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Atlanta, Georgia singer-songwriter Jefferson Ross is partnered by esteemed Nashville session musician, sideman and producer, recording act, guitarist Thomm Jutz on this House Concert in Nashville. Ross wanted to make a live record, and what better place to do it than at Denise and Rick Williams’ intimate Hillbilly Haiku home (a sanctuary for singer-songwriters, Ross), a place he has played before and built up a great rapport with the owners and friends that frequent the venue and others like it.
Jutz has either worked with or produced records by Otis Gibbs, Mac Wiseman, Mary Gauthier, Peter Cooper – Eric Brace, Connie Smith, David Olney etc, and his songs recorded by Nanci Griffith, John Prine and Kim Richey and bluegrass acts Terry Baucom, Irene Kelley, Junior Sisk and the likes of Carolina Wind. And write and record three volumes covering the American Civil War, The 1861 Project. To have him as your sideman is a fair measure of Ross’ work and standing in Nashville’s singer-songwriter community. Jutz sees Ross as “a modern day mystic, a folk artist, a man driven by the power of the written word, the beauty of melody, the poetry of images and the ever ambient allure of the South”. Credits etc are good to have, but they don’t always tell the full story, nor do reviews by us music journalist, but I will tell you this. Anything that has the name Thomm Jutz accredited to it, it is always worth a second, and counting listen.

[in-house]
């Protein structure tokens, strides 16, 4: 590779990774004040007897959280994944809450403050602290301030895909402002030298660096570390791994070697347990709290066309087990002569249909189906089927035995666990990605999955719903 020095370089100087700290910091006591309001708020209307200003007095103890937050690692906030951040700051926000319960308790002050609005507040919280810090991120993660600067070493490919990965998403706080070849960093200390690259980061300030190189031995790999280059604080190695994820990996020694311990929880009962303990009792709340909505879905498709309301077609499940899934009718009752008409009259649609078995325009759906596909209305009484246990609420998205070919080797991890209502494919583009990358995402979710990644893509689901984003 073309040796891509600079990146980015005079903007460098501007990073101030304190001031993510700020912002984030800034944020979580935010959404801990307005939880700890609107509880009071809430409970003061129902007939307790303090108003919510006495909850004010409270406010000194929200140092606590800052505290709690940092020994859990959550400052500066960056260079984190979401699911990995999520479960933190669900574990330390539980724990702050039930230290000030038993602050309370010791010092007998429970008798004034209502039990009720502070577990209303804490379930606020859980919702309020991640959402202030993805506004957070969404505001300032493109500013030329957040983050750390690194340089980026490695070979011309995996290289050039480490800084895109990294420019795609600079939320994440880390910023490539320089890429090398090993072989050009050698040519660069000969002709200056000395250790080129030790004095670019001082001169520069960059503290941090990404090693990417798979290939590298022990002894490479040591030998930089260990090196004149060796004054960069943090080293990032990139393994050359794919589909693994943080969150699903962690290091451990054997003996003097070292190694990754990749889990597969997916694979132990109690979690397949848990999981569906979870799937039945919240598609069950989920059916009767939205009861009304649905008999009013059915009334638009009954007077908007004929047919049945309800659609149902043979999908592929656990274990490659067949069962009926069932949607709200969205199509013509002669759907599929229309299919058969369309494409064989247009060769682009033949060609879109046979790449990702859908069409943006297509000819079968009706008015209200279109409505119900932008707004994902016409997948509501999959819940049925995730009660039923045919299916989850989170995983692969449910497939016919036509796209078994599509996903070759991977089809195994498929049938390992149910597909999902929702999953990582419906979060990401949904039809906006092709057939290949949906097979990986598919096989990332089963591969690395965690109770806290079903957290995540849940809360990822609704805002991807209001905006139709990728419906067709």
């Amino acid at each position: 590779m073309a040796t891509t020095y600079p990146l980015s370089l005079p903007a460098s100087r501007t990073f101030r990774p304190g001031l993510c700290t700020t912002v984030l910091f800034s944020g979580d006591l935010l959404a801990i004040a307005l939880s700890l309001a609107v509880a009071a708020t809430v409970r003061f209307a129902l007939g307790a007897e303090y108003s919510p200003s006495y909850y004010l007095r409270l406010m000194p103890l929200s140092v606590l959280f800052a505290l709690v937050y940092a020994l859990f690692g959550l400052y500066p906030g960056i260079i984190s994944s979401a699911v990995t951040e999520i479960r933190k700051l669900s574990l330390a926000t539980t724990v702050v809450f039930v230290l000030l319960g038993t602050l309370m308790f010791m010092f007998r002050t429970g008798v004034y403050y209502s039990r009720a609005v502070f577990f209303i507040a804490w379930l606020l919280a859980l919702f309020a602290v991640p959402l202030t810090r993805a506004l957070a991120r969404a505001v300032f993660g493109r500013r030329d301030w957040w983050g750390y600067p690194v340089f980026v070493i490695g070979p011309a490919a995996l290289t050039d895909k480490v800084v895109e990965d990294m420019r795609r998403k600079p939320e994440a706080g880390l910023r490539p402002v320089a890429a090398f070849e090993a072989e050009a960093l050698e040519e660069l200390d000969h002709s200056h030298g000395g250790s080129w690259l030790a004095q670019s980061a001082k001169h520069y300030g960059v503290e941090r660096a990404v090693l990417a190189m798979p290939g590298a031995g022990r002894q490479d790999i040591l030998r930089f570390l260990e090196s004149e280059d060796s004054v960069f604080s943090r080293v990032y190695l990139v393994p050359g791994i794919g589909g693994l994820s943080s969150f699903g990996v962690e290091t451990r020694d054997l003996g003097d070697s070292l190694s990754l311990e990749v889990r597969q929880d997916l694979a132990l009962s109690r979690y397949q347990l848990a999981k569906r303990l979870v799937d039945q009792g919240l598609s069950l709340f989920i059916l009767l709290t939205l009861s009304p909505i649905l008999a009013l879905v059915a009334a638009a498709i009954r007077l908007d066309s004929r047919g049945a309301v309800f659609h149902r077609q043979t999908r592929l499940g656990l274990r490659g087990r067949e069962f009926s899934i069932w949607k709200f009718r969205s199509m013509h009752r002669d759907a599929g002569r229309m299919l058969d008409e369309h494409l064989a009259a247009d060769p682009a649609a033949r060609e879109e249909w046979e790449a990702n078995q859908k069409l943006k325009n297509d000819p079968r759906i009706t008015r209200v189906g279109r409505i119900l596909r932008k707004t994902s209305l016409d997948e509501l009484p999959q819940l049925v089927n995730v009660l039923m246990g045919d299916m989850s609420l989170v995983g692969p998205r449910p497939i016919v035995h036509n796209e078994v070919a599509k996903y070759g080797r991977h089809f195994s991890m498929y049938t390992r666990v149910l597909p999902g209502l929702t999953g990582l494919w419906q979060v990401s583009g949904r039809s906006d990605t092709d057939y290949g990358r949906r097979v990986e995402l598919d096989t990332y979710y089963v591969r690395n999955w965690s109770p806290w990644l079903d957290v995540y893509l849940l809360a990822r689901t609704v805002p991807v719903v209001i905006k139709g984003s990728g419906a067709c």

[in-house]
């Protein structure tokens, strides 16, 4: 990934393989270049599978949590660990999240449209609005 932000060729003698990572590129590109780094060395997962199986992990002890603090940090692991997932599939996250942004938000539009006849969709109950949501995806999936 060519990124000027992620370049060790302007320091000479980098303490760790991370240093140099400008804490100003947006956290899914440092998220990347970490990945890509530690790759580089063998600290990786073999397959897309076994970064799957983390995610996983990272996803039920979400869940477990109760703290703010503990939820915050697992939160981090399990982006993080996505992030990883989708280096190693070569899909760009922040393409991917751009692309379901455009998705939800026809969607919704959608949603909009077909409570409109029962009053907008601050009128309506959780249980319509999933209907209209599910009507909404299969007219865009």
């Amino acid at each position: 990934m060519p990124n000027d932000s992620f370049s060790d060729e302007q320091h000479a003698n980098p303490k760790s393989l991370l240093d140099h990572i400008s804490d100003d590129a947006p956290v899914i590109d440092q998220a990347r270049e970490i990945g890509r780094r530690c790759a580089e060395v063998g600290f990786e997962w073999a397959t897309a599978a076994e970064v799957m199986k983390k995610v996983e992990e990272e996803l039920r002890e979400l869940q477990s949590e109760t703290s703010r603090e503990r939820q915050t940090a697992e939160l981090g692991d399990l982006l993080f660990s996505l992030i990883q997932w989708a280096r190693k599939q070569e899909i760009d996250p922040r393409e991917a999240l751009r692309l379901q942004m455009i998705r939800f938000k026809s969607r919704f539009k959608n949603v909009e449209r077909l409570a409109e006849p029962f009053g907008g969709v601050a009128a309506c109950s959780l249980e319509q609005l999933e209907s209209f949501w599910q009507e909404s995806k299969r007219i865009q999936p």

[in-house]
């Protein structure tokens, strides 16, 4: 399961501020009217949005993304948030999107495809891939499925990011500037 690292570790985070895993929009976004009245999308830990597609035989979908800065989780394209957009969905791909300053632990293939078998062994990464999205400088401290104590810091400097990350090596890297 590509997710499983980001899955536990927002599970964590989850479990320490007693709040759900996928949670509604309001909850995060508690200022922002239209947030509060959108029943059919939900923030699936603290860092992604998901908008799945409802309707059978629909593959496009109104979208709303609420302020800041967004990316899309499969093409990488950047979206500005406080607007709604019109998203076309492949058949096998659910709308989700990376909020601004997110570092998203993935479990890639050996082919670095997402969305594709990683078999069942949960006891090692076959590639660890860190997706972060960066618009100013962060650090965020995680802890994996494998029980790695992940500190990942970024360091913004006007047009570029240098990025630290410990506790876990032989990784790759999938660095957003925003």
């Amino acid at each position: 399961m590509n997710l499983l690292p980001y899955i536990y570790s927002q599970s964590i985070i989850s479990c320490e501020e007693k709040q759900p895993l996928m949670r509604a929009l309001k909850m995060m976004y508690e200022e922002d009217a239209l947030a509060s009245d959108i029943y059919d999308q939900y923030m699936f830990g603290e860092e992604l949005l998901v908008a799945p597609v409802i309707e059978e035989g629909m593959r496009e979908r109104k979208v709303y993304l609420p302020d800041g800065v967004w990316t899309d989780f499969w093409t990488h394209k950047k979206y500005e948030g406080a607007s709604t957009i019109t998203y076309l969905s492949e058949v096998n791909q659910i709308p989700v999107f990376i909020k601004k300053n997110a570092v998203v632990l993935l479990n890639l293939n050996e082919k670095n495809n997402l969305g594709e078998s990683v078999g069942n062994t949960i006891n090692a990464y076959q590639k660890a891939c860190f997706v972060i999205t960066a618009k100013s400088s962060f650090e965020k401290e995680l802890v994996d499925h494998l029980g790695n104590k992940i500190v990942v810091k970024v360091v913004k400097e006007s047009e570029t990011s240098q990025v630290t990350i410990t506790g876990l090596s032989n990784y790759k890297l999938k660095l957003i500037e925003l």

Ross includes fourteen songs on the album. All but two compositions are from four previous studio albums. One of them is “Soul Is Made Of Broken Things”, a gem of a song it has him speak of how it is the beat up things that he loves best, the things that have been neglected.
A wonderful story-teller as heard in spoken form on the introduction to the likes of instrumental “Dunwoody Train” Ross speaks of the old days of farming and how the used to transport crops by rail. “Isle Of Hope” is about his late brother as he recalls his native Southern home. “77 Lime Green Cadillac” likewise is from the South, about a woman traveller mixing up, and selling potions to better one’s health.
Throughout the release the listener never feels the need for more colouring of Ross’ lyrics, and with his excellent use of words he speaks of visual artists on a humour etched “Slap It On”, warmed in fine guitar he leads the listener into his move from Atlanta to Savannah and seeing all the “Confederate Jasmine”. Written with Jutz it speaks of the old American South, Sherman, ghosts (days of cotton growing) and prostitution and the great beauty of Jasmine flowering in spring. A wonderful piece it is followed by “Yesterday’s Paper”, that's decked out in prime Dobro, acoustic guitar and harmony vocals Ross’ lead the listener through the captivating tune blue ribbon standard. And so it goes ‘till he finally bows out with encore piece “Not The Thunder” (a co-write with Jutz and Nashville fiddle player singer-songwriter Andrea Zonn it speaks of letting your peace be your power). Oh to be a fly on the wall that night for here is an act worth standing in line to see.
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